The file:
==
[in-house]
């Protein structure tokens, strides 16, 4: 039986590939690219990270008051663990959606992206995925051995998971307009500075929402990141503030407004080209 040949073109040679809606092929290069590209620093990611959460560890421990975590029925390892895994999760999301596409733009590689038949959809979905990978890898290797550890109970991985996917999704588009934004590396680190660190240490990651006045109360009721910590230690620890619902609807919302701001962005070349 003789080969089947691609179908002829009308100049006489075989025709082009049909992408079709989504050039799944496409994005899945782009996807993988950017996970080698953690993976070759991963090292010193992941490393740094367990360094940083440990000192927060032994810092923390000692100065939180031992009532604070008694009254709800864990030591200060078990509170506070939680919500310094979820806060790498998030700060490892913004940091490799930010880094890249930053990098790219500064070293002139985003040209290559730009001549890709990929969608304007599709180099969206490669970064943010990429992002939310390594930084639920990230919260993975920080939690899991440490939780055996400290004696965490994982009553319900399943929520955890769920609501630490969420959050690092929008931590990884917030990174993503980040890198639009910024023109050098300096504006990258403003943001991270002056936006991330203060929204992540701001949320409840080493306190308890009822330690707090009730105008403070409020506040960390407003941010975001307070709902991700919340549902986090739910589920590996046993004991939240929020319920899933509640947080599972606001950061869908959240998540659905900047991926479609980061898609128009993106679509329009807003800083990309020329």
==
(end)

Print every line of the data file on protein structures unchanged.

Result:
[in-house]
């Protein structure tokens, strides 16, 4: 039986590939690219990270008051663990959606992206995925051995998971307009500075929402990141503030407004080209 040949073109040679809606092929290069590209620093990611959460560890421990975590029925390892895994999760999301596409733009590689038949959809979905990978890898290797550890109970991985996917999704588009934004590396680190660190240490990651006045109360009721910590230690620890619902609807919302701001962005070349 003789080969089947691609179908002829009308100049006489075989025709082009049909992408079709989504050039799944496409994005899945782009996807993988950017996970080698953690993976070759991963090292010193992941490393740094367990360094940083440990000192927060032994810092923390000692100065939180031992009532604070008694009254709800864990030591200060078990509170506070939680919500310094979820806060790498998030700060490892913004940091490799930010880094890249930053990098790219500064070293002139985003040209290559730009001549890709990929969608304007599709180099969206490669970064943010990429992002939310390594930084639920990230919260993975920080939690899991440490939780055996400290004696965490994982009553319900399943929520955890769920609501630490969420959050690092929008931590990884917030990174993503980040890198639009910024023109050098300096504006990258403003943001991270002056936006991330203060929204992540701001949320409840080493306190308890009822330690707090009730105008403070409020506040960390407003941010975001307070709902991700919340549902986090739910589920590996046993004991939240929020319920899933509640947080599972606001950061869908959240998540659905900047991926479609980061898609128009993106679509329009807003800083990309020329």